Four neighborhoods in south St. Louis could look a lot cleaner in the next couple years, thanks to new local efforts to address illegal dumping.
The "So Fresh, So Clean, So Creative Southside St. Louis" project, initiated by the Dutchtown South Community Corporation, recently received a $120,000 grant from the Environmental Protection Agency.
The two-year grant will fund efforts to educate residents on how to report illegal dumping, which is common in the neighborhoods of Dutchtown, Marine Villa, Gravois Park and Mount Pleasant. DSCC is working with the nonprofit group Brightside St. Louis to help with cleanup and education efforts.
Some of the federal funds will be spent on translation services, as many residents who live in the area are immigrants or refugees, with limited English speaking skills. The project also will seek to determine what is driving illegal dumping in the area.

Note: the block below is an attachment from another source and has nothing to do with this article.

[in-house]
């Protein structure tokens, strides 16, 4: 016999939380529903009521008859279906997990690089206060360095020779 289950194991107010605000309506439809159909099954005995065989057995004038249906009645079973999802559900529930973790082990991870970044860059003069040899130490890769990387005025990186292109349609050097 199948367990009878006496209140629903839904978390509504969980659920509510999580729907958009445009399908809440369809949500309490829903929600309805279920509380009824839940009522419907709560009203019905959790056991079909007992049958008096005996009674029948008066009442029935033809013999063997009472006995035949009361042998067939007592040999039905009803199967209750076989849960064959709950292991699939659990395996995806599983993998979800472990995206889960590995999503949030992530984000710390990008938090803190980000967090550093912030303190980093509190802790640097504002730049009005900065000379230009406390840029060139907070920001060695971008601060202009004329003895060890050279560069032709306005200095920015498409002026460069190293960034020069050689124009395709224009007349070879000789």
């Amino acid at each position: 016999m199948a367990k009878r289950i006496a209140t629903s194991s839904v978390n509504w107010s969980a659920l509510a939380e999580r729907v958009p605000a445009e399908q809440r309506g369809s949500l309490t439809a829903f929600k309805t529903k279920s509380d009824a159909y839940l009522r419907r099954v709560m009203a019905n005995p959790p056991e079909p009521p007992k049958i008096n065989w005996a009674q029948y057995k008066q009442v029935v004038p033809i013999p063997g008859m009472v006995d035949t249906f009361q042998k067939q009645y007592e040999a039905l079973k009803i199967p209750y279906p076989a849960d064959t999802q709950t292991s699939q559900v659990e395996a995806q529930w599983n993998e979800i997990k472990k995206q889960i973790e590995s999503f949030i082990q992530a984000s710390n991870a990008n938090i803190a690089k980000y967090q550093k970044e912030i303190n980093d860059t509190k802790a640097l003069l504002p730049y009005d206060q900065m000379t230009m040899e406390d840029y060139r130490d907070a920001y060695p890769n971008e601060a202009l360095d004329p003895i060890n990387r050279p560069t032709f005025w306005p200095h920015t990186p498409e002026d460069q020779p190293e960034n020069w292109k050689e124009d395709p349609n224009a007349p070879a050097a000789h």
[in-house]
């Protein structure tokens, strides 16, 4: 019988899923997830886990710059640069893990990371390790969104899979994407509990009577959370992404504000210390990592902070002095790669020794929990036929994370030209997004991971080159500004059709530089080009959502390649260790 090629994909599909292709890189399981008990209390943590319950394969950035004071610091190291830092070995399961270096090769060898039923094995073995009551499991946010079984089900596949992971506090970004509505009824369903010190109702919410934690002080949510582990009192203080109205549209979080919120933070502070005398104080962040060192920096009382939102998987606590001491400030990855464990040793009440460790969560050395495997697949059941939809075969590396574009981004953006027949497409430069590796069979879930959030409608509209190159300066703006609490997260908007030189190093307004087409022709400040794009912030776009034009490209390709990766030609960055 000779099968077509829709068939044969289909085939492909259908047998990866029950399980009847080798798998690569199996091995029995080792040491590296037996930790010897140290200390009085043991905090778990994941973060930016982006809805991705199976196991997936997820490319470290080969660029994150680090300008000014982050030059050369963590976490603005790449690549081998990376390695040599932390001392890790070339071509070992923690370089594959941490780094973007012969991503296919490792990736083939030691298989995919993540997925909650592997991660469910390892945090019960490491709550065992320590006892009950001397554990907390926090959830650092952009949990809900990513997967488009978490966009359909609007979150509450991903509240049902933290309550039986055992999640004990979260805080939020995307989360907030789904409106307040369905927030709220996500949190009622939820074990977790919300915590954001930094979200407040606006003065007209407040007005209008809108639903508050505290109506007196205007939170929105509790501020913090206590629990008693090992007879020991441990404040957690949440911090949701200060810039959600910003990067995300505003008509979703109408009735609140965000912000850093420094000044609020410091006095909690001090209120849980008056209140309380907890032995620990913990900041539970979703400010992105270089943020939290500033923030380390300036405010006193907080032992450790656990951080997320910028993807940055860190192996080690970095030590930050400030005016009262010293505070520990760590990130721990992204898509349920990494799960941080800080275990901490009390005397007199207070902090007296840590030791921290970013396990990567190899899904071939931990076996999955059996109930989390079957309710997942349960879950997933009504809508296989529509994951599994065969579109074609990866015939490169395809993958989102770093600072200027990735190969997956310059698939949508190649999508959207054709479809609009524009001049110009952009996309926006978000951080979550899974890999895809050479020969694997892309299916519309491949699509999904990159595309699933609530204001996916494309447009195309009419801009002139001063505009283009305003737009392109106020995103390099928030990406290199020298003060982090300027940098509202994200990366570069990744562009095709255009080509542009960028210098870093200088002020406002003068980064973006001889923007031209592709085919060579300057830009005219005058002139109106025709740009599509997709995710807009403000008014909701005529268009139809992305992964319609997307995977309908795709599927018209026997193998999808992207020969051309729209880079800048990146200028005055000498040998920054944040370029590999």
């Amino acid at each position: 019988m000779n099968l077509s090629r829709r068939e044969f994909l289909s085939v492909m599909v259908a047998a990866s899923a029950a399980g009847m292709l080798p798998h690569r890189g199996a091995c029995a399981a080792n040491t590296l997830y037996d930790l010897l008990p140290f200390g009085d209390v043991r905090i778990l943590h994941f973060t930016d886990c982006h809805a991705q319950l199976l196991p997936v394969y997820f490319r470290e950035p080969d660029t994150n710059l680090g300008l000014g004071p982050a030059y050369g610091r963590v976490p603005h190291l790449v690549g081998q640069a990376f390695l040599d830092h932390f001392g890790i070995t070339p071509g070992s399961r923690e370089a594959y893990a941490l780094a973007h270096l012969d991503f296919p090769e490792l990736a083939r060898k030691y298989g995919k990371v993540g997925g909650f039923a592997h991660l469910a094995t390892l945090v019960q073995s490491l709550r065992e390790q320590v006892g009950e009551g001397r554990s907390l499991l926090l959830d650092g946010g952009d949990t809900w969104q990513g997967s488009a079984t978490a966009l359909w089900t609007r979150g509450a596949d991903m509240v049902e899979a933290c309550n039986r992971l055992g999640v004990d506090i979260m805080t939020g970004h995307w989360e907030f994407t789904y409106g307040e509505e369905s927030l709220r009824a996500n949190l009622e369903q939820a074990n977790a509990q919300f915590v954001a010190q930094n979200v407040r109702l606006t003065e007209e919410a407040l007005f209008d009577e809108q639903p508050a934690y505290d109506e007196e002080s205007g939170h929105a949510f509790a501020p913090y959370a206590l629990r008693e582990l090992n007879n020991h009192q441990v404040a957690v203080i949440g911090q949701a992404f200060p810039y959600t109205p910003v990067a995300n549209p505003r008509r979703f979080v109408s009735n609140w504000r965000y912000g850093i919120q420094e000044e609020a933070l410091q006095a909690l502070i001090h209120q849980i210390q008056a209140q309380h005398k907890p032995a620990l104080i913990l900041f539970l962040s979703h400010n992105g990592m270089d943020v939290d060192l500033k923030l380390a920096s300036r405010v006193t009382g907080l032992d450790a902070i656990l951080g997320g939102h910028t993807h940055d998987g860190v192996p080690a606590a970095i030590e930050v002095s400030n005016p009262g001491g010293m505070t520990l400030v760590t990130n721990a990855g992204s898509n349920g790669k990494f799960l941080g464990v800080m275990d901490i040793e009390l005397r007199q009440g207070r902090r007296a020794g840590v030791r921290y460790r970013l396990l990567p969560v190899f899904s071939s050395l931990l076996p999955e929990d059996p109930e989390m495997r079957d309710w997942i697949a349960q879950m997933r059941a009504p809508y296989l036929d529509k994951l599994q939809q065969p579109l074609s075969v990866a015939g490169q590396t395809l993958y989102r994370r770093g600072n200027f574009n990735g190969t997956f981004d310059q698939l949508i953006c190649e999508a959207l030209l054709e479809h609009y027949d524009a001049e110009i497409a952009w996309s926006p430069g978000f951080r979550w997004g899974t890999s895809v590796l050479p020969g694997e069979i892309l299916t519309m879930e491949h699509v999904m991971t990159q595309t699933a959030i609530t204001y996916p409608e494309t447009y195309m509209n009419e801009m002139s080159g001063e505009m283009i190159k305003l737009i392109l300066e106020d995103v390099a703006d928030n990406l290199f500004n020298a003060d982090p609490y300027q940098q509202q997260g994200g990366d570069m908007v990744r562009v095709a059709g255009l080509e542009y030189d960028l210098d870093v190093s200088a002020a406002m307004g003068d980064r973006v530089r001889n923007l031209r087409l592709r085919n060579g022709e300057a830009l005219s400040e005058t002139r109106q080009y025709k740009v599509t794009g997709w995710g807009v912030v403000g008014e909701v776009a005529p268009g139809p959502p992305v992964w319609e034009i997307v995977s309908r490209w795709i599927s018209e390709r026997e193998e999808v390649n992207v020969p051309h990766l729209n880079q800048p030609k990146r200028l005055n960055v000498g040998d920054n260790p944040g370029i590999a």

Amanda Cólon-Smith, project manager at the Dutchtown South Community Corporation, said the neighborhoods have a "busy" appearance that might invite folks to dump waste improperly. In the coming months, she plans to hold meetings to talk to residents about how they can help address the problem. It's not enough, she said, to simply hold a community cleanup event.
"You mobilize active, caring, engaged residents, but it doesn't go towards looking systematically to say what's driving the dumping or what's the cause of improper waste disposal in the area," Cólon-Smith said.
To further encourage cleanliness, the community organization also plans to ask local artists to build installations, such as sculptures and murals.
"Those things will be reminders of the creativity and power within our community to make it livable and lovable for each other," Cólon-Smith said.